Alternatively or additionally, sleep may be established based on time of day. Because most patients' sleep patterns are reasonably consistent, establishing sleep based on time of day may be an acceptable technique in some circumstances. Also, an acceptable measurement of the level of sleep-disordered breathing experienced by a patient can be determined using a portion of the patient's sleep period. Thus, only times of day when the patient is likely to be sleeping, e.g., 12 am to 4 am, may need to be used to detect episodes of disordered breathing.

Signals associated with disordered breathing are sensed 520 while the patient is asleep. For example, various cardiac signals and derived parameters, such as heart rate and QT interval, may indicate disordered breathing. Furthermore, respiratory signals and parameters derived from the signals, such as respiratory cycle, minute ventilation, and tidal volume, may indicate disordered breathing. The signals and/or derived parameters associated with disordered breathing may be used to detect sleep disordered breathing 530 according to the principles of the invention.

As previously discussed, the signals associated with sleep and/or disordered breathing may be sensed using sensors that are implanted in the patient, attached externally to the patient, or located in proximity of the patient, for example. The signals may include any signal associated with the condition of sleep or disordered breathing, such as any or all of the representative set of signals and parameters listed above.

FIG. 5B illustrates a more detailed flow chart of a method for detecting sleep apnea or hypopnea according to the principles of the invention. Prior to detection of disordered breathing episodes, a sleep threshold 540 and disordered breathing indices 545 are established. The sleep threshold and disordered breathing indices may be associated with signals or derived parameters indicative of sleep and/or disordered breathing as listed above. For example, the sleep threshold may be related to patient activity as indicated by the patient's heart rate or the patient's motion sensed by an accelerometer located in or on the patient. Disordered breathing indices may be established using signals associated with disordered breathing and parameters derived from the signals associated with disordered breathing including heart rate, respiration rate, and/or tidal volume, for example. Disordered breathing indices may be used to detect a sleep apnea or hypopnea condition. It will be understood that in some circumstances sleep determination and disordered breathing detection may be implemented using the same signals and/or parameters or different set of signals and/or parameters.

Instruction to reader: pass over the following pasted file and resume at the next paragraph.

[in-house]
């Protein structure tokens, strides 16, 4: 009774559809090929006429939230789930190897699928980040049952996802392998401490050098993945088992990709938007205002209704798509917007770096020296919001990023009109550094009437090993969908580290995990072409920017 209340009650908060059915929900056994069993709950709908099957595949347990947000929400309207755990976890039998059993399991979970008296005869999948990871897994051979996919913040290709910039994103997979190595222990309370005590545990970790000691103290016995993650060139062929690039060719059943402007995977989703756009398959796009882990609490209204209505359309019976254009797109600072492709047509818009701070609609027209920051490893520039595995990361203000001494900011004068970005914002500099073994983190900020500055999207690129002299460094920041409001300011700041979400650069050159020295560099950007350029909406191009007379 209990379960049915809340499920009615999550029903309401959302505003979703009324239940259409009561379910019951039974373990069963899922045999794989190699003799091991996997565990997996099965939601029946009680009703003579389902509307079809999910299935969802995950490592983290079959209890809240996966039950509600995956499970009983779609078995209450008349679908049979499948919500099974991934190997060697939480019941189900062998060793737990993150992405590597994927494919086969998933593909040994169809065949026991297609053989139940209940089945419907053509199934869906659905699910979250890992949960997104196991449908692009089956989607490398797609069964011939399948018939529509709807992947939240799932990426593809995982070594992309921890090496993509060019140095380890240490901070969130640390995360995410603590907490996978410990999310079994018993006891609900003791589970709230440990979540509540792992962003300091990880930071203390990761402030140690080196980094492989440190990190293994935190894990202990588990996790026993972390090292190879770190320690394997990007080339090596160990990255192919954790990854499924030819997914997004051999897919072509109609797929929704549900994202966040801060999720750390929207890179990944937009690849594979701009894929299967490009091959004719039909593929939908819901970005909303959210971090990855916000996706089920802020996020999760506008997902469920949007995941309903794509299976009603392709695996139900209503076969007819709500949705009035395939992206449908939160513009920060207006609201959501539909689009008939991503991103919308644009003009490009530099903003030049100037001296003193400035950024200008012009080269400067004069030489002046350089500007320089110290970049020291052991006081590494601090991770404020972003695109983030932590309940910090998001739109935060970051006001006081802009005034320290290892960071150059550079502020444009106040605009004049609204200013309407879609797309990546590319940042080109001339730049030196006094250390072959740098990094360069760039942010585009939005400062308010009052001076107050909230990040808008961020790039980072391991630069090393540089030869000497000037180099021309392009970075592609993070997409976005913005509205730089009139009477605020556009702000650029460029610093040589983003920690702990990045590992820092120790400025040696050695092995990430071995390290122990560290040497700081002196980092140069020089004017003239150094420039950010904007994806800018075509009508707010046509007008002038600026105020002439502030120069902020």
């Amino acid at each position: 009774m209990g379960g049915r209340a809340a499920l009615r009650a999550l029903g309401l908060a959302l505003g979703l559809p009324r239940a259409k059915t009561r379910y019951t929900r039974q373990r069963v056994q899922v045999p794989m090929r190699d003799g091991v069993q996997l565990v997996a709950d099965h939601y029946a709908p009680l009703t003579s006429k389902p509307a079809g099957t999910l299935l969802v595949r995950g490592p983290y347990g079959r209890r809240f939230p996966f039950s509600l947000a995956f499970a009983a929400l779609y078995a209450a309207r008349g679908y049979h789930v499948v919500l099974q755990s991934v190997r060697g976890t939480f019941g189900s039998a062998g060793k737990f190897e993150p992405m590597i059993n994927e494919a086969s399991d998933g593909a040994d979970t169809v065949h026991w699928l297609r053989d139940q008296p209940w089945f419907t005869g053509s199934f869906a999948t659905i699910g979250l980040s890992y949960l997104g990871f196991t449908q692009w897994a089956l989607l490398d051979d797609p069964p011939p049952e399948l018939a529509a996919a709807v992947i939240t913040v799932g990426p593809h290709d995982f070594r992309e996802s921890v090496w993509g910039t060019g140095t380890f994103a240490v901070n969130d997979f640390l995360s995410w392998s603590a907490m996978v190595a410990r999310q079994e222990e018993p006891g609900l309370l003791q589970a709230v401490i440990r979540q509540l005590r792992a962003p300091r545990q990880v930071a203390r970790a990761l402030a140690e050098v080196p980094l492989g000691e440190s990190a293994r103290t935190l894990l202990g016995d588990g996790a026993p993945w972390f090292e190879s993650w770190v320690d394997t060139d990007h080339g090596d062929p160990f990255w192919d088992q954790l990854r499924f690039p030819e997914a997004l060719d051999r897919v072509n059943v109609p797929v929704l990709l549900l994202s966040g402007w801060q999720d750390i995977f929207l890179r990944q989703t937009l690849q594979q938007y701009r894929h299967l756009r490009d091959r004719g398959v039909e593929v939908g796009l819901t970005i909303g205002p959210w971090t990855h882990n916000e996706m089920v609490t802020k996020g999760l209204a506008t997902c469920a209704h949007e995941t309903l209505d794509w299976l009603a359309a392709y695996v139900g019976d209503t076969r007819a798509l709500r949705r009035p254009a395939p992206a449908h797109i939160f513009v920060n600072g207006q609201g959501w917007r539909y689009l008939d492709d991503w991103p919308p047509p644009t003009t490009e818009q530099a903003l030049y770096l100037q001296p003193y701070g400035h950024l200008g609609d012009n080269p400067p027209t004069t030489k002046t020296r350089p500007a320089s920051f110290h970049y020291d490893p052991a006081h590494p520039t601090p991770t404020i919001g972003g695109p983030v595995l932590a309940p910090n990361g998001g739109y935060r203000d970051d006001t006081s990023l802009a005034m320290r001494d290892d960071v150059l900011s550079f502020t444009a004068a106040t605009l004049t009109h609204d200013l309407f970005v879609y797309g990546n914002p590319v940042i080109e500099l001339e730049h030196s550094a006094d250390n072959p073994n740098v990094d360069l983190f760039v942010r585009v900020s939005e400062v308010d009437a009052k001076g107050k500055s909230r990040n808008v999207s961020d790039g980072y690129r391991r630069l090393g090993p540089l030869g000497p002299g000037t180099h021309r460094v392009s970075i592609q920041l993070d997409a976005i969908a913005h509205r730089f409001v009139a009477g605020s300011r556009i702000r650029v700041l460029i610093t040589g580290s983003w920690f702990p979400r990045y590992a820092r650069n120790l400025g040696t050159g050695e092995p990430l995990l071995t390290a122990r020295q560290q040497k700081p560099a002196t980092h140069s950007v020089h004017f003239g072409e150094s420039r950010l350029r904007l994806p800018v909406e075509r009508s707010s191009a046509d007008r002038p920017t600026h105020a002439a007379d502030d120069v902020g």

Sleep-related signals, including a first sleep-related signal used to determine the sleep condition, and one or more threshold adjustment sleep-related signals, are sensed 550. The sleep threshold previously established may be adjusted using the one or more threshold adjustment signals 555. So long as the first sleep-related signal exceeds the sleep threshold 560, the patient is determined to be awake 570, and the first sleep-related signal and the threshold adjustment signals continue to be monitored 550. If the first sleep-related signal falls below the sleep threshold 560, an onset of the sleep condition is detected 565.